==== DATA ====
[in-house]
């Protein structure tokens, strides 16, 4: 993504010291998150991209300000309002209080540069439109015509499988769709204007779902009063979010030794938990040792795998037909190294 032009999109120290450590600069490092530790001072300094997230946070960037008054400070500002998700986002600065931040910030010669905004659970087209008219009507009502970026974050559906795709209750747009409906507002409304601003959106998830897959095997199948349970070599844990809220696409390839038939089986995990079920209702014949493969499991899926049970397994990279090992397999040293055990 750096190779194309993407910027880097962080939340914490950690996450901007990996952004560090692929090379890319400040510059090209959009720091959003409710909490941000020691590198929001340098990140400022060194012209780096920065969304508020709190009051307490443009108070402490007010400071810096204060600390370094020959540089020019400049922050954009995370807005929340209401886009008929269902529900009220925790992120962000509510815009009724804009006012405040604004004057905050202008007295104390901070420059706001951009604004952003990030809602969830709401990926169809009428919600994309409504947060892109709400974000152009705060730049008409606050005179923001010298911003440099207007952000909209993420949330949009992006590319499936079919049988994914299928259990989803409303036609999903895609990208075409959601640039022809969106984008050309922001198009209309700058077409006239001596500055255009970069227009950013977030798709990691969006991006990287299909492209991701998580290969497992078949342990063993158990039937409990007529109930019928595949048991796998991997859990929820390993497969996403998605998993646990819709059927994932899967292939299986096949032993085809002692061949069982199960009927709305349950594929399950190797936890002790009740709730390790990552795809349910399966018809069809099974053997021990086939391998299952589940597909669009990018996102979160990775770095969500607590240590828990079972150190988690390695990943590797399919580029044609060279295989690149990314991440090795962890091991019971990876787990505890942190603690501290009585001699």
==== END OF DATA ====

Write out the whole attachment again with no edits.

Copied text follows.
[in-house]
């Protein structure tokens, strides 16, 4: 993504010291998150991209300000309002209080540069439109015509499988769709204007779902009063979010030794938990040792795998037909190294 032009999109120290450590600069490092530790001072300094997230946070960037008054400070500002998700986002600065931040910030010669905004659970087209008219009507009502970026974050559906795709209750747009409906507002409304601003959106998830897959095997199948349970070599844990809220696409390839038939089986995990079920209702014949493969499991899926049970397994990279090992397999040293055990 750096190779194309993407910027880097962080939340914490950690996450901007990996952004560090692929090379890319400040510059090209959009720091959003409710909490941000020691590198929001340098990140400022060194012209780096920065969304508020709190009051307490443009108070402490007010400071810096204060600390370094020959540089020019400049922050954009995370807005929340209401886009008929269902529900009220925790992120962000509510815009009724804009006012405040604004004057905050202008007295104390901070420059706001951009604004952003990030809602969830709401990926169809009428919600994309409504947060892109709400974000152009705060730049008409606050005179923001010298911003440099207007952000909209993420949330949009992006590319499936079919049988994914299928259990989803409303036609999903895609990208075409959601640039022809969106984008050309922001198009209309700058077409006239001596500055255009970069227009950013977030798709990691969006991006990287299909492209991701998580290969497992078949342990063993158990039937409990007529109930019928595949048991796998991997859990929820390993497969996403998605998993646990819709059927994932899967292939299986096949032993085809002692061949069982199960009927709305349950594929399950190797936890002790009740709730390790990552795809349910399966018809069809099974053997021990086939391998299952589940597909669009990018996102979160990775770095969500607590240590828990079972150190988690390695990943590797399919580029044609060279295989690149990314991440090795962890091991019971990876787990505890942190603690501290009585001699």